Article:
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TABLE 9-10 Contribution of Fortified Foods to the Vitamin B12 Intake of U.S. Men and Women by Age Group, CSFII, 1995a

 

Contribution of Food Group to Total B12 Intakeb (%)

 

Adults ≥ 19 Years

Ages 51–70 Years

Ages 70+ Years

Food Group

Men

Women

Men

Women

Men

Women

Ready-to-eat cereals

4.7

8.2

7.8

10.3

10.9

11.9

Soy-based supplements and meal replacements

0.7

0.5

0.9

0.5

1.2

0.3

Milk-based supplements and meal replacements

0.2

0.2

0.2

0.3

0.5

0.3

Total

5.6

8.9

8.9

12.1

12.6

12.5

a CSFII = Continuing Survey of Food Intake by Individuals.

b Refers to the percentage contribution to the American diet for both men and women, based on 2-day weighted 1995 CSFII data.

SOURCE: Unpublished data from the Food Surveys Research Group, Agricultural Research Service, U.S. Department of Agriculture, 1997.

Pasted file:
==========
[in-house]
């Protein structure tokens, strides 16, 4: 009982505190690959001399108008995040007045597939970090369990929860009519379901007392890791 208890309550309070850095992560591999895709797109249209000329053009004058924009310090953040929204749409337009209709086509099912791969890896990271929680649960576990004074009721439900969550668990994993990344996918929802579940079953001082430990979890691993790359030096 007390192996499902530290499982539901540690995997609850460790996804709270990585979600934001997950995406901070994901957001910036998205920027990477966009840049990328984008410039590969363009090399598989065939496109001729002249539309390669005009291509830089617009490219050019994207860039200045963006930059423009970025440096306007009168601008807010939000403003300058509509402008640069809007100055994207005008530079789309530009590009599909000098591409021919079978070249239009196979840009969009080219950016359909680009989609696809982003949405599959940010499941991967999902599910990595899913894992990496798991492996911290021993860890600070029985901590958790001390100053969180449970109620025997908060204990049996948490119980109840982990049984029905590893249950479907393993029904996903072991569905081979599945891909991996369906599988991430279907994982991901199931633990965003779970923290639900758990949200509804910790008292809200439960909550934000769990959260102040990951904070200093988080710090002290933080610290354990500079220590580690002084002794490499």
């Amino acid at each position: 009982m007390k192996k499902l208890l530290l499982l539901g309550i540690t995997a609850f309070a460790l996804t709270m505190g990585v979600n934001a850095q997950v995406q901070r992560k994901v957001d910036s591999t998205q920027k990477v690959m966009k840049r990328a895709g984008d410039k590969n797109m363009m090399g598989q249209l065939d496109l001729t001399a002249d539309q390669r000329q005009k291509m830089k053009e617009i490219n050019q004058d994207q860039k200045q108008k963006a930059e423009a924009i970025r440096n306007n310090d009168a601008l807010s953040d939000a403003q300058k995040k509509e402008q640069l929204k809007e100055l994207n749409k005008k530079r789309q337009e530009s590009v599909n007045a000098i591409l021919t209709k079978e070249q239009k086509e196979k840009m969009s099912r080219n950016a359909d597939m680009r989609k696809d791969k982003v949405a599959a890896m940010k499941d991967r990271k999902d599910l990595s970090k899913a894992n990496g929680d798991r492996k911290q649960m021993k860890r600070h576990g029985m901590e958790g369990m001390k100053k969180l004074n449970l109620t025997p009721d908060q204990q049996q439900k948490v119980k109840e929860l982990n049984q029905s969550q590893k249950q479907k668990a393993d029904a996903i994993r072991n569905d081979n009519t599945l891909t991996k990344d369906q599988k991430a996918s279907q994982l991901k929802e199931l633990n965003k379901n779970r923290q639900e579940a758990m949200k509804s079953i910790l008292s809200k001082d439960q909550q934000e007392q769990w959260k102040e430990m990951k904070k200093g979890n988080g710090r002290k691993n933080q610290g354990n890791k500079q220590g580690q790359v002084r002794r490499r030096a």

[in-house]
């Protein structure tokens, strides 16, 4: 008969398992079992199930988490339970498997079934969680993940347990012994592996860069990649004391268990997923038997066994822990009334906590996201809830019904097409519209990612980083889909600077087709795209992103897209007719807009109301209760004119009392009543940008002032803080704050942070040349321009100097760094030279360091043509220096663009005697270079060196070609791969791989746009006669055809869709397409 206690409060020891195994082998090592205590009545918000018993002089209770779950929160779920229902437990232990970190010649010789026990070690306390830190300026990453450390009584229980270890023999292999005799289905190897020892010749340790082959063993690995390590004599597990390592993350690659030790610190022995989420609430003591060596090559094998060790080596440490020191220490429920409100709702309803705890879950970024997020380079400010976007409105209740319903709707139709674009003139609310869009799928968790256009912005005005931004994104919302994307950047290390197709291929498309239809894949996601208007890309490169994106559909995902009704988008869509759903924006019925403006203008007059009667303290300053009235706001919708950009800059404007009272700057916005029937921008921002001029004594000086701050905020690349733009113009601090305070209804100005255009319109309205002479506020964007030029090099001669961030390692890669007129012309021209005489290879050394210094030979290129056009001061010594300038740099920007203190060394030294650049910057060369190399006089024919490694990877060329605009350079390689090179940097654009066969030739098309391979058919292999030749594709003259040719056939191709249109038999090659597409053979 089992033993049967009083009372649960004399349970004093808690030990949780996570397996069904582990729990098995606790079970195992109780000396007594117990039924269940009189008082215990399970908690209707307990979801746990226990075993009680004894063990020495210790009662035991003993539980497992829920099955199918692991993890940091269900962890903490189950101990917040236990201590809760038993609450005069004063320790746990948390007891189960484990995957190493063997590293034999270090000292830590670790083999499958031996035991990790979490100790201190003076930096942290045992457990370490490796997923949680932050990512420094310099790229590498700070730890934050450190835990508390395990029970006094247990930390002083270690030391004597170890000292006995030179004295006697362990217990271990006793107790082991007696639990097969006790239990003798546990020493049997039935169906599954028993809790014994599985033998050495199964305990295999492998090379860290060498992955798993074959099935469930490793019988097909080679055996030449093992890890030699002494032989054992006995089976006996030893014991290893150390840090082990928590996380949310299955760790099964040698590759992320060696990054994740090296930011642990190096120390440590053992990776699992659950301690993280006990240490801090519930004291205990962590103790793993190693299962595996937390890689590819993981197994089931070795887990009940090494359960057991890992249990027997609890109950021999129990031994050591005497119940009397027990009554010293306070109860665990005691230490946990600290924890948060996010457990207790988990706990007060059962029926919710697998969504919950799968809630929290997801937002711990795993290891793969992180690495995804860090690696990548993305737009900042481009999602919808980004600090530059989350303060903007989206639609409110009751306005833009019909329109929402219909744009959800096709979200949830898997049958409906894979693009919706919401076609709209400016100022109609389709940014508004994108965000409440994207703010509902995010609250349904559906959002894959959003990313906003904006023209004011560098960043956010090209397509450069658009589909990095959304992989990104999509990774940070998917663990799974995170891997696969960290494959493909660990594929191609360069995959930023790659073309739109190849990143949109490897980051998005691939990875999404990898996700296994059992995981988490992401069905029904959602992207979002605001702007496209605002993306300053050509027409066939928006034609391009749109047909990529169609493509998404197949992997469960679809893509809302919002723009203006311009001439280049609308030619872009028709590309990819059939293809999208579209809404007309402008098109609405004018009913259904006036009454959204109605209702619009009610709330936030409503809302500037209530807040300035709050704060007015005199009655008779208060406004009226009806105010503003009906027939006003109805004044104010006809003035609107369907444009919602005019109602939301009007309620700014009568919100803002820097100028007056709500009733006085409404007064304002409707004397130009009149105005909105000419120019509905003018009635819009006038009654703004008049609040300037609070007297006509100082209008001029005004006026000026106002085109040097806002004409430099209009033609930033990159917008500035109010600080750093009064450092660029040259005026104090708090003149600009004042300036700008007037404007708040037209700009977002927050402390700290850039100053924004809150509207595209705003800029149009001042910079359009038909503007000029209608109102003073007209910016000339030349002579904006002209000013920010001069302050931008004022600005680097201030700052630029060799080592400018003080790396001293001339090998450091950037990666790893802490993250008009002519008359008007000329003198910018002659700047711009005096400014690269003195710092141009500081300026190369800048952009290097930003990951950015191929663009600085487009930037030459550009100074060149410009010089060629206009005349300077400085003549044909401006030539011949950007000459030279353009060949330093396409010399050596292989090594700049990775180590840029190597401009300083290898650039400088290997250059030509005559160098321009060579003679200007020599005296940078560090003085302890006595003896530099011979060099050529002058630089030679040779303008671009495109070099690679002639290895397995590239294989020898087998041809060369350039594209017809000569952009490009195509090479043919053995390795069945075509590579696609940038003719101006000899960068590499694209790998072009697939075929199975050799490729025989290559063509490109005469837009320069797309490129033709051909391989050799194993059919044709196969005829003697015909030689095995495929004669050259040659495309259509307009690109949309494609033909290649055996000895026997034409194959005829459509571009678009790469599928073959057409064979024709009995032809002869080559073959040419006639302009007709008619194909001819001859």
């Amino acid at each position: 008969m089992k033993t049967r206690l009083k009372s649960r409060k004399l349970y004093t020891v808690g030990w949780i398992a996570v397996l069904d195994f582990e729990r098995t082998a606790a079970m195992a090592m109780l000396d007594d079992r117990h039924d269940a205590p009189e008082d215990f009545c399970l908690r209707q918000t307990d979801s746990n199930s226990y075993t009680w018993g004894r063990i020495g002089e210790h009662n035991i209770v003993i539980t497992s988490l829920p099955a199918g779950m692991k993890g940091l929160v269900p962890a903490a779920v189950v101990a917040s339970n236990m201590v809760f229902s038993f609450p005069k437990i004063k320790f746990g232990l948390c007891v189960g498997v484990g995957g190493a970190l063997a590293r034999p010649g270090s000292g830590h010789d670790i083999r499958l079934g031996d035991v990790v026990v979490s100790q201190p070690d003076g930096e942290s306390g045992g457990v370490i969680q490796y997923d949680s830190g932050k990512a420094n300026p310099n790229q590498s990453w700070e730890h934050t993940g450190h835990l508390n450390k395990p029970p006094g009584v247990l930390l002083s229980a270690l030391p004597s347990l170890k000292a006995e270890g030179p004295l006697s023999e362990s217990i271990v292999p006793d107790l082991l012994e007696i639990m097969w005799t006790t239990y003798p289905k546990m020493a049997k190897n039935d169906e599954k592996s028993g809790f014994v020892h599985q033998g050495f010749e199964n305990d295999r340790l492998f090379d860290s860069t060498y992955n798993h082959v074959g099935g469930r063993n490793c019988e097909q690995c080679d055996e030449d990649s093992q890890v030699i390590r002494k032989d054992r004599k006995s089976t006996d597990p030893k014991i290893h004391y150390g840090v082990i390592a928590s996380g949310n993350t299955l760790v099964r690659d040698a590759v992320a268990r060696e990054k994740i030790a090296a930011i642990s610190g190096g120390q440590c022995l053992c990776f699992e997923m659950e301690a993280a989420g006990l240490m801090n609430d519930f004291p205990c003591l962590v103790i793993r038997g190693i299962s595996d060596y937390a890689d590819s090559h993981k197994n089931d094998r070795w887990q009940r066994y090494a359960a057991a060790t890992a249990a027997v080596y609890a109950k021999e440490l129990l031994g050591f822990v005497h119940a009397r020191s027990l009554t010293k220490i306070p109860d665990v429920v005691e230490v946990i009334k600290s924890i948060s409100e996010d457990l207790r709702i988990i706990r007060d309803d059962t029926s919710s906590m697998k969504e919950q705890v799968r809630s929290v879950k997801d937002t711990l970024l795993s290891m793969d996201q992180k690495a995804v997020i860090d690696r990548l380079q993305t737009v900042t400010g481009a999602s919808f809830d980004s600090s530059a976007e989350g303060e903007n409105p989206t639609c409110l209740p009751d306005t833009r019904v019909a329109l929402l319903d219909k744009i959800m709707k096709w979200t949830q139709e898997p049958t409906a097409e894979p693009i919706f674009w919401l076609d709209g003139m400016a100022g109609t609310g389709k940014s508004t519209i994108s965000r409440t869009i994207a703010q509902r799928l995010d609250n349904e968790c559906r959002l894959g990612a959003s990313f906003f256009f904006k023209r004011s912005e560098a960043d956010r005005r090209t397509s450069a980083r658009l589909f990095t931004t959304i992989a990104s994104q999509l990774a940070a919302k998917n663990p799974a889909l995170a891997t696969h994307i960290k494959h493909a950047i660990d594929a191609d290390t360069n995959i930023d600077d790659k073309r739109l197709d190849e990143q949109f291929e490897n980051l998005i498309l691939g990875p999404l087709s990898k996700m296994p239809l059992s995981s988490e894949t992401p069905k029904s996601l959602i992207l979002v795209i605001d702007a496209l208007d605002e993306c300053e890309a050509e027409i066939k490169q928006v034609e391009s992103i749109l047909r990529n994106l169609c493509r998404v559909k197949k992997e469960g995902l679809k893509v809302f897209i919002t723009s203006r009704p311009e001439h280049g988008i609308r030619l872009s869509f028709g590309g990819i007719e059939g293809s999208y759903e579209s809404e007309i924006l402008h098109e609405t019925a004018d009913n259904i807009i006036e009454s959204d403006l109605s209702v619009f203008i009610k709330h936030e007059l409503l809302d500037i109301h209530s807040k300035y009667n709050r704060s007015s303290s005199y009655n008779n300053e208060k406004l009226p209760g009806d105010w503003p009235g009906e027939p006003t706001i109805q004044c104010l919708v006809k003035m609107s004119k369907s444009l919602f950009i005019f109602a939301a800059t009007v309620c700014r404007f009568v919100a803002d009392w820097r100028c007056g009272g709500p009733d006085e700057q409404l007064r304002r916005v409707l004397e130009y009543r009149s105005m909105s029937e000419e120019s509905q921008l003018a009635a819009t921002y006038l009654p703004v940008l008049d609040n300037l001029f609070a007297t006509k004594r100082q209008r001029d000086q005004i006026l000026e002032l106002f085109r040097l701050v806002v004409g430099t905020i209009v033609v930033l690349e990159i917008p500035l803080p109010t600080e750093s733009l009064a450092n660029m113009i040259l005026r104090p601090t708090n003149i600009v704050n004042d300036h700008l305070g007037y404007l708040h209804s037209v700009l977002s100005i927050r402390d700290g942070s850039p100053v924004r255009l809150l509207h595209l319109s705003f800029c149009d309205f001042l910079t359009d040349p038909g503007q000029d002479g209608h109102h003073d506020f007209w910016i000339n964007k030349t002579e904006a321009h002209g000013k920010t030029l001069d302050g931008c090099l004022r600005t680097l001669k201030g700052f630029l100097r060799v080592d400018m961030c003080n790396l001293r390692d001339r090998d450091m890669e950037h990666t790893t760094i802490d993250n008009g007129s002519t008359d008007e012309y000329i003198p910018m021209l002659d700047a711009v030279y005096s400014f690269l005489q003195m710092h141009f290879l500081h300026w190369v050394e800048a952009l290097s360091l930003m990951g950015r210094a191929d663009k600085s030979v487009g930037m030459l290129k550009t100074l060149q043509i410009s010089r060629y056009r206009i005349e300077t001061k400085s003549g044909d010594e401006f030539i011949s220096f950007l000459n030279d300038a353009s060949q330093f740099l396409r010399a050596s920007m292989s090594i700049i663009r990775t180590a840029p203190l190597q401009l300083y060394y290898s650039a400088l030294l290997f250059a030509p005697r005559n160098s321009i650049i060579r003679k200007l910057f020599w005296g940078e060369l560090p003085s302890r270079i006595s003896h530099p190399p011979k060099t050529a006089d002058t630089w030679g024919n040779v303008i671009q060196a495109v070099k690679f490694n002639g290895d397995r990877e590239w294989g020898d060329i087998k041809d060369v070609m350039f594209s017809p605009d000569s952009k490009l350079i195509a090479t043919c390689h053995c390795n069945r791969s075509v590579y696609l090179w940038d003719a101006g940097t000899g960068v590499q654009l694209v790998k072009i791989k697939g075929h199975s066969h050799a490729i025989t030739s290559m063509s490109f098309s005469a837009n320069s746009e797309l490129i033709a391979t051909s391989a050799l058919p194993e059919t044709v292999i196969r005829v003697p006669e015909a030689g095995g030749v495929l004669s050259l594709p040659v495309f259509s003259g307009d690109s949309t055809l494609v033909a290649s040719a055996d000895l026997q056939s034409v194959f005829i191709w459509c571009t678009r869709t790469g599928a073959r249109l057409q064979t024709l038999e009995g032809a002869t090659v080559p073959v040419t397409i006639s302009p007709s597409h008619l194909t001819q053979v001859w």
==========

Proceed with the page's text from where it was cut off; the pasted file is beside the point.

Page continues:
Intake by the elderly continues to be high relative to the EAR and RDA (Appendix F); however, quantitative data are not available on the amount of B12 provided by fortified foods. In a study of Boston elderly aged 60 to more than 90 years (Russell, 1992), median B12 intake by males who were not taking supplements was 3.4 µg/day. The median plasma B12 concentration for this unsupplemented group was 286 pmol/L (388 pg/mL). For females not taking supplements, the median B12 intake was 2.6 µg/day and the median plasma B12 concentration was 272 pmol/L (369 pg/mL). B12 intake was correlated with serum levels, but the actual correspondence of intake with plasma values was not determined.

Quinn and Basu (1996) reported on the dietary B12 intake estimated from 3-day (nonconsecutive) food records of 156 elderly males and females aged 65 to 77 years residing in Northern Alberta, Canada. Supplement users were excluded from the sample. The mean daily B12 intake by males was 3.7 ± 0.3 (standard error of the mean) µg and by females was 4.3 ± 1.0 µg. Mean plasma B12 was 286 ± 24 pmol/L (388 ± 33 pg/mL) for males and 335 ± 37 pmol/L (454 ± 50 pg/mL) for females, which is consistent with the difference in reported dietary intake. None of the males and 7 percent of the females had estimated intakes of less than 1.3 µg/day.



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